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How to Meet the Needs of Incoming Transfer Students

The EvoLLLution | How to Meet the Needs of Incoming Transfer Students
By employing targeted outreach strategies and leveraging dedicated, purpose-built tools, colleges and universities can demonstrate their genuine interest in attracting, enrolling and retaining non-traditional students.

As increasing numbers of students turn to non-traditional pathways for higher education, transfer students are becoming a growing percentage of the on-campus cohort—yet with their transfer-specific questions about transfer credits, orientation and institutional fit often going unanswered during the recruitment process, it’s easy for these learners to feel overlooked by administrative units more preoccupied with attracting and retaining traditional students. In this interview, Rita Detwiler discusses the common obstacles to recruiting transfer students, and points to new strategies and technologies, such as the Common App for Transfer, as ways of better connecting with this unique audience.

The EvoLLLution (Evo): Historically, what have been the biggest obstacles to transfers for non-traditional students?

Rita Detwiler (RD): If an institution does not include serving the needs of transfer or non-traditional students as part of its larger strategic plan, it will face real obstacles to attracting and retaining this student population. Many institutions don’t have a unified strategic approach to managing the unique needs of transfer students. This includes everything from how they’re received during orientation, to how they access advising services, and more.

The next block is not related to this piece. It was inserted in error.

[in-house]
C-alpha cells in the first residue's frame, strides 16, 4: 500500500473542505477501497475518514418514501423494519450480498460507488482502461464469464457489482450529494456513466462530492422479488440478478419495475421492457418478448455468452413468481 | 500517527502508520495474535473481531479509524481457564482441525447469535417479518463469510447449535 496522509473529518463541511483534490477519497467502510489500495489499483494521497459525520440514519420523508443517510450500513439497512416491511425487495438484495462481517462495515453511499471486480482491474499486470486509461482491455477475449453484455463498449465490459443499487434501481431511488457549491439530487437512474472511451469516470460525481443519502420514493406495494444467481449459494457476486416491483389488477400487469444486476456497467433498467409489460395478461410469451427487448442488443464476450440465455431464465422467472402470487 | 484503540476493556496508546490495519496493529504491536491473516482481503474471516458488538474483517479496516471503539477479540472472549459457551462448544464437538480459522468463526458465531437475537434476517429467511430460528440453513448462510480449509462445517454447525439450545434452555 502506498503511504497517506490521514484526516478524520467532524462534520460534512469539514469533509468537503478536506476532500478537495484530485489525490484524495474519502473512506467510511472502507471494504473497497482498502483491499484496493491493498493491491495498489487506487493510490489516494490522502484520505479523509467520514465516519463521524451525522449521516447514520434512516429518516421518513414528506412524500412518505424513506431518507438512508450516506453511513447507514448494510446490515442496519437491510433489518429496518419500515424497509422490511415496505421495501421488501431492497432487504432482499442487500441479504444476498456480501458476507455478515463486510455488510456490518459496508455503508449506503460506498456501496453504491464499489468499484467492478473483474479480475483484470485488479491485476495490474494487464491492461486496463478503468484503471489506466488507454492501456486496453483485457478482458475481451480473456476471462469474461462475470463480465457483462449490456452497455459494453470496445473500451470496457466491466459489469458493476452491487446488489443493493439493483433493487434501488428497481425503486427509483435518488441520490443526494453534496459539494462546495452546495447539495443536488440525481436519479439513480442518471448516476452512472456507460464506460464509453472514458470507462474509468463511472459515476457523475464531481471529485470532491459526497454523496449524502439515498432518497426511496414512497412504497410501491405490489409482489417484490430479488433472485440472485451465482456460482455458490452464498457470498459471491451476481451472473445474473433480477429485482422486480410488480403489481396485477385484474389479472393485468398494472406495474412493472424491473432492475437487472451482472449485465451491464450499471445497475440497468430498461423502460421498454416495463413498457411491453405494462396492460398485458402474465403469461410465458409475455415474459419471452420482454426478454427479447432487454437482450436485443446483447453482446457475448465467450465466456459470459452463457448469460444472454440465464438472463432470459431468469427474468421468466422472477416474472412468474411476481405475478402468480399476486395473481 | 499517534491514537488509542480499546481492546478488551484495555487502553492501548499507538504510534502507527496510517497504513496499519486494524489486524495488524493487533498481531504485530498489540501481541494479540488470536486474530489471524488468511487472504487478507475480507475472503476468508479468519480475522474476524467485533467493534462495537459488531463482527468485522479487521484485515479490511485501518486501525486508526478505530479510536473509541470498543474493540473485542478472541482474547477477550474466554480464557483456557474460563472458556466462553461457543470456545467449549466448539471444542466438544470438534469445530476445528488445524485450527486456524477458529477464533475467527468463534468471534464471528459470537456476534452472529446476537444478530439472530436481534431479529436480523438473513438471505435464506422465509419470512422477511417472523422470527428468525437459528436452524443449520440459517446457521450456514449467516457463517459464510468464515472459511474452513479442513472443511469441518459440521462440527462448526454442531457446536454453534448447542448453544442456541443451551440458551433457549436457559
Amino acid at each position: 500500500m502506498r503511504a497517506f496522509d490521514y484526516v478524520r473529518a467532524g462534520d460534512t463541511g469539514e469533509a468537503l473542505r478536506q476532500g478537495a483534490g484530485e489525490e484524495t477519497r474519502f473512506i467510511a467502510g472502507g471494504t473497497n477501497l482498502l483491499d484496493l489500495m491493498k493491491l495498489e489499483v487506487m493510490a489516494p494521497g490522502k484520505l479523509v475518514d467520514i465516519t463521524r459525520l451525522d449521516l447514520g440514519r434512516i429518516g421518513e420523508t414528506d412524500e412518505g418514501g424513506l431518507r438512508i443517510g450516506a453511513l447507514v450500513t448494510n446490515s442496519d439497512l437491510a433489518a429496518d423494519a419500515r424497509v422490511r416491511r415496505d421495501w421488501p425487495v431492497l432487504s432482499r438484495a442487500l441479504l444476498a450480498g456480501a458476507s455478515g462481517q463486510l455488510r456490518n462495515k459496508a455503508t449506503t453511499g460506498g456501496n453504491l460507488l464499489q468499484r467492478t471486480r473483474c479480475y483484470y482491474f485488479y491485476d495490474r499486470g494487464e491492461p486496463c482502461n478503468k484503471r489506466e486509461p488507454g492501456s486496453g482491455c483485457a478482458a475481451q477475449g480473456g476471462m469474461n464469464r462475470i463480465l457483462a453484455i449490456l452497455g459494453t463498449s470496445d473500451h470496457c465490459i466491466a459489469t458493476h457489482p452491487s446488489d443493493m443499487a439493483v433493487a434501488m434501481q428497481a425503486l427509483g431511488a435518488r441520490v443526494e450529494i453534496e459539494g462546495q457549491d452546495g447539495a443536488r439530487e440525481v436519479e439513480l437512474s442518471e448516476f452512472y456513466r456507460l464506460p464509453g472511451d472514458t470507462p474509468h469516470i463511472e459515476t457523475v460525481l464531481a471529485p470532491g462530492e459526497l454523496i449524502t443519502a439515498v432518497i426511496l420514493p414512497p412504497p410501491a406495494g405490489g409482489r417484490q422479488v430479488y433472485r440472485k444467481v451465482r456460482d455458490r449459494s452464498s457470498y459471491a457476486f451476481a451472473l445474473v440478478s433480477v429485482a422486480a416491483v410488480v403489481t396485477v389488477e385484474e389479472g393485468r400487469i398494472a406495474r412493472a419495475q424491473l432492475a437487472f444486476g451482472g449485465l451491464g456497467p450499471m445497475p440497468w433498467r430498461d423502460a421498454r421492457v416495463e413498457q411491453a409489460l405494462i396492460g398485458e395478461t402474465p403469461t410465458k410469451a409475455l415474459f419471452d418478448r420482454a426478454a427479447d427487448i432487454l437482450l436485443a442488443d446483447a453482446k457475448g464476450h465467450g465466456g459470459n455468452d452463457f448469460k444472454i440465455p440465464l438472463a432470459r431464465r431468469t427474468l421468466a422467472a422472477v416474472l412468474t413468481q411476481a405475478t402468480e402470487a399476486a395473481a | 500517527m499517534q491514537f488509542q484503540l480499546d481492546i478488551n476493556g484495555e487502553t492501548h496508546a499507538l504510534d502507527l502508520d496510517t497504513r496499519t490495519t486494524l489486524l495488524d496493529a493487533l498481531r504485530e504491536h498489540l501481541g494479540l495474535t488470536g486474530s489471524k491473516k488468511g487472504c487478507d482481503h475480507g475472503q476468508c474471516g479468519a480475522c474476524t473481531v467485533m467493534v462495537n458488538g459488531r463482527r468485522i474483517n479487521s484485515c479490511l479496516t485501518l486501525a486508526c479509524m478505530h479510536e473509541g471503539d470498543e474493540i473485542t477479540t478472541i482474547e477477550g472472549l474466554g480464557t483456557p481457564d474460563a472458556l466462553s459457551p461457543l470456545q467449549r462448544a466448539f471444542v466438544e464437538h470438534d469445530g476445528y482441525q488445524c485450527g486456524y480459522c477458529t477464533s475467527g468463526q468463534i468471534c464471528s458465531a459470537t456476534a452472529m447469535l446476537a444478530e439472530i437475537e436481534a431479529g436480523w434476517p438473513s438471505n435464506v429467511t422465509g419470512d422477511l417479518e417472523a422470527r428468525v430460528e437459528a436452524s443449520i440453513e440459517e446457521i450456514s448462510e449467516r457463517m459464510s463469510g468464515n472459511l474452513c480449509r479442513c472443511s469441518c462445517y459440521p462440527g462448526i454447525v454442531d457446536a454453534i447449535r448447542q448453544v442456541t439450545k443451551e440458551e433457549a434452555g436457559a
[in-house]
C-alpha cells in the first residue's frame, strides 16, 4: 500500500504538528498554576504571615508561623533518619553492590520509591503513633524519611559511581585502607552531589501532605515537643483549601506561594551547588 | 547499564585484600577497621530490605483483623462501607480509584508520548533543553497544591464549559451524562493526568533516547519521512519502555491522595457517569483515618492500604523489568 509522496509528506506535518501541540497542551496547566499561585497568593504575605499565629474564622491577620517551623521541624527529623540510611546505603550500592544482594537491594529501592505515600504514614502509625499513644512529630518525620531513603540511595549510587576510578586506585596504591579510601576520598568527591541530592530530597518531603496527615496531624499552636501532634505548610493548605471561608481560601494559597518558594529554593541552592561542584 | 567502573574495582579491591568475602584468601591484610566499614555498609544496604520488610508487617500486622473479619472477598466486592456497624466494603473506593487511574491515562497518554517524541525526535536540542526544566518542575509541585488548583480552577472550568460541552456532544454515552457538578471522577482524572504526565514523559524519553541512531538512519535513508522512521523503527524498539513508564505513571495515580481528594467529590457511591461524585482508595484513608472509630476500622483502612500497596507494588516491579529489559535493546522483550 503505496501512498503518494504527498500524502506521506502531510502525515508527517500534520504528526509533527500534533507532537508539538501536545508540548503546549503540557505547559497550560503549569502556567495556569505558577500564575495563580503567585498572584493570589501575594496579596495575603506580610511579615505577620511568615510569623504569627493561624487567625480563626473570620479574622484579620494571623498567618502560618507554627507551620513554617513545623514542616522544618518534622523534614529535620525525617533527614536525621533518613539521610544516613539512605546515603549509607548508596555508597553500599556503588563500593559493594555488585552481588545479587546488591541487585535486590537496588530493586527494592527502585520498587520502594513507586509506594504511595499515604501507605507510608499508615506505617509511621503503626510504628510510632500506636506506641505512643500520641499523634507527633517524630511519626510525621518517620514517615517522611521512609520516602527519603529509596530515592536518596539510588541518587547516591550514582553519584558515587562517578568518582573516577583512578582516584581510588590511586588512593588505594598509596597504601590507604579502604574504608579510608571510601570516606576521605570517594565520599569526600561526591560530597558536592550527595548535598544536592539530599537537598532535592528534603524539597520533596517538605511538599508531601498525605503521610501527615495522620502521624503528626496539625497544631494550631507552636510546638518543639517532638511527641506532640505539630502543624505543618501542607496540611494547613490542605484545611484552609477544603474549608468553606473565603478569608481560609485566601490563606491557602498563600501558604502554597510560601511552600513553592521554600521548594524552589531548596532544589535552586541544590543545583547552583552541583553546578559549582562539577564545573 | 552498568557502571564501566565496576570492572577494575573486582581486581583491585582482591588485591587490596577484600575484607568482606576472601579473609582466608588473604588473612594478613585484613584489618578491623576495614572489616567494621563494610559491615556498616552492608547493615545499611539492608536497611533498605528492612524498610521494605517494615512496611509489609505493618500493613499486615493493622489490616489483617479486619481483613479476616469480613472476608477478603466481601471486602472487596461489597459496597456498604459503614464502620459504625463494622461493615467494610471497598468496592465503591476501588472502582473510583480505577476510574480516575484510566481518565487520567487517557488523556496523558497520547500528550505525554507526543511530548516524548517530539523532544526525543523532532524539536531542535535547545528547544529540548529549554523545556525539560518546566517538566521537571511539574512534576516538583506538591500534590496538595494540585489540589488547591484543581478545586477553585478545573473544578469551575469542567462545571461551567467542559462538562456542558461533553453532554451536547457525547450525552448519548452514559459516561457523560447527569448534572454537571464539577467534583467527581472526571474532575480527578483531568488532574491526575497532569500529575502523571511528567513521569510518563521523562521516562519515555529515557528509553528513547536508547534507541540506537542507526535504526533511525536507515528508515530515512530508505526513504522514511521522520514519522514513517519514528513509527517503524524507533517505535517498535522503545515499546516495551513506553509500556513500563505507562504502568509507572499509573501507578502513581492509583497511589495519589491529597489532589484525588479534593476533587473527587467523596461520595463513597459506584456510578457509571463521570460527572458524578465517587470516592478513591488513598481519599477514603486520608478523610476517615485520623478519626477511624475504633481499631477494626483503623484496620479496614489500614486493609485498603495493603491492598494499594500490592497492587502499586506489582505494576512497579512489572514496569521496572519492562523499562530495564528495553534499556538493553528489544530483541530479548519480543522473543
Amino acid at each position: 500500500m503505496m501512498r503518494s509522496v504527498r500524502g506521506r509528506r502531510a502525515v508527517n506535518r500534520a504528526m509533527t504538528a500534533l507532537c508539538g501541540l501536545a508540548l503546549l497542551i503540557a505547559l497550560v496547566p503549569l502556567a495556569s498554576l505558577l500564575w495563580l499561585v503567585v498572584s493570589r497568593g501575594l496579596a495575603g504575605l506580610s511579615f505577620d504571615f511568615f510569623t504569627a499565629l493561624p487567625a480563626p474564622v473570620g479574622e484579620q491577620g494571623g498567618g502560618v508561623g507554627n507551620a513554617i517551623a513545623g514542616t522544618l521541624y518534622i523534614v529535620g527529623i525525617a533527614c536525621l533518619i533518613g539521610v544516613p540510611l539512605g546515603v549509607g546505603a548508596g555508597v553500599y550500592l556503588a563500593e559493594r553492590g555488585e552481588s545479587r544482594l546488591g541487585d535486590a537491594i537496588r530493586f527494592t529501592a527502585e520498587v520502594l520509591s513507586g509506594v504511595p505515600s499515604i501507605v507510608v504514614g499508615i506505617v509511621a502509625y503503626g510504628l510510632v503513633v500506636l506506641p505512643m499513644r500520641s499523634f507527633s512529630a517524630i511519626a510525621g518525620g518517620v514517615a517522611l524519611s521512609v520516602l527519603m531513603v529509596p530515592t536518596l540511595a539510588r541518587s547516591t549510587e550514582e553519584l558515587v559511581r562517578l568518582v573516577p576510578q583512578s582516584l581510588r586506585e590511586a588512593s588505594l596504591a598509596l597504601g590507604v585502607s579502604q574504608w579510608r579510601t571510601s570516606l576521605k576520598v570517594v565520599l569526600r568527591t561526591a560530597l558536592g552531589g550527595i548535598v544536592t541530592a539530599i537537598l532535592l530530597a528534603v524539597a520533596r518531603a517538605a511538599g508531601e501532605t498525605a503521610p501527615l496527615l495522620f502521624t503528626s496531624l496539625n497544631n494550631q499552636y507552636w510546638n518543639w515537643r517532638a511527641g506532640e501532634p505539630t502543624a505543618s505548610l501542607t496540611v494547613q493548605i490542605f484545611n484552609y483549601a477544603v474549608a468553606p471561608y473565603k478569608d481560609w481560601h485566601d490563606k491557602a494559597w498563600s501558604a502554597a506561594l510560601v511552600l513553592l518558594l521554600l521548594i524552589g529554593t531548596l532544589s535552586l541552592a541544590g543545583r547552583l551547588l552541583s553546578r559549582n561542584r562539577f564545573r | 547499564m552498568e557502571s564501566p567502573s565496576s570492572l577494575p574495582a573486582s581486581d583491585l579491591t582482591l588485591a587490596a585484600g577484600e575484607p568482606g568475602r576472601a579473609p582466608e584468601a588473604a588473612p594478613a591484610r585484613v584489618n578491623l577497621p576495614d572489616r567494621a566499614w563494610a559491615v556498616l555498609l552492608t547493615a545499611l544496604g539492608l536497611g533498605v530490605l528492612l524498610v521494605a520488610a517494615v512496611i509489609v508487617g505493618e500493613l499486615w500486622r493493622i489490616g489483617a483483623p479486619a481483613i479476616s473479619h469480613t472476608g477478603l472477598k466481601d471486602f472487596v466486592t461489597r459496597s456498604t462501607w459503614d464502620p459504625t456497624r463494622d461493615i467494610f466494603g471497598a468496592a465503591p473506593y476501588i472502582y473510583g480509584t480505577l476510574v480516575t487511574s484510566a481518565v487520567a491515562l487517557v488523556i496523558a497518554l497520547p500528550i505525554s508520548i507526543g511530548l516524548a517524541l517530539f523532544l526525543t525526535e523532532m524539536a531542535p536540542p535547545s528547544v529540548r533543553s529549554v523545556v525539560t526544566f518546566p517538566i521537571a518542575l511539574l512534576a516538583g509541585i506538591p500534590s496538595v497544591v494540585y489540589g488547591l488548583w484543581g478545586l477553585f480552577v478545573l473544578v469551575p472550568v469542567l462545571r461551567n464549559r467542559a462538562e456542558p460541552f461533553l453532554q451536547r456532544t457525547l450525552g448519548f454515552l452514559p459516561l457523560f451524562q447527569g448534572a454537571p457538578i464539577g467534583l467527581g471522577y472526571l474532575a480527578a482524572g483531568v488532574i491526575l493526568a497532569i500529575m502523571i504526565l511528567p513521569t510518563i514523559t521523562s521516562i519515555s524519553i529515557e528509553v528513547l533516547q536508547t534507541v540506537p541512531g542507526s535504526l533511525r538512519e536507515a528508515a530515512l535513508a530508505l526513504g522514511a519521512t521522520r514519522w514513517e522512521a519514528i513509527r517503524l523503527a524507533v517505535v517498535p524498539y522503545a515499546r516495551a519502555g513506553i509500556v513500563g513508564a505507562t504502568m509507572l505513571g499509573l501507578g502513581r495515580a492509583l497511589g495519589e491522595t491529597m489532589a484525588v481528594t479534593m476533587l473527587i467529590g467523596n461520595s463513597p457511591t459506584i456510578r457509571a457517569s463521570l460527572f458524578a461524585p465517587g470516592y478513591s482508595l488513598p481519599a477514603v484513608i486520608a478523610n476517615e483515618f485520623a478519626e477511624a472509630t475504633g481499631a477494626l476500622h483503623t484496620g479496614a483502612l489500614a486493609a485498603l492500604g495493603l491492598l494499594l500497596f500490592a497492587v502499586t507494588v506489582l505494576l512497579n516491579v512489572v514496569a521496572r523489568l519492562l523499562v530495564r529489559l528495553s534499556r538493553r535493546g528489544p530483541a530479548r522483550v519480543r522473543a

Evo: How do complex bureaucratic and administrative processes tend to impact the student experience—and by extension, a student’s likelihood to enroll at the institution and persist through a credential program?

RD: Institutions often focus on the needs of their traditional student base and apply those same strategies and tactics to non-traditional audiences, which can make transfer students feel like they’re not a priority. Maybe they can’t find information easily when they call a university or college, or maybe they can’t speak to someone who can address their needs. It’s no surprise that these students get frustrated with the process. An institution needs to have retention pieces in place to serve a transfer student’s needs before and after enrollment. If not, the student may decide to find an institution that’s more focused on their needs.

Overall, a lack of institutional attention makes transfer students feel like they’re not important. If an institution doesn’t have specific recruitment, orientation and retention strategies for transfer students, it can make them feel like they’re not a valued part of the community.

Evo: What would you say are the characteristics of an institution that’s well-suited to serving non-traditional transfer students?

RD: First, we know that the number-one informational resource for students is the college or university website. So, if a transfer student can find themselves represented on the website—if they can find the information that they need about the transfer process, if they can learn about an open house, if they can find out about the number of their credits that will transfer in, or who the correct contact person is—that goes a long way towards demonstrating that the institution is committed to making the transfer experience a positive one.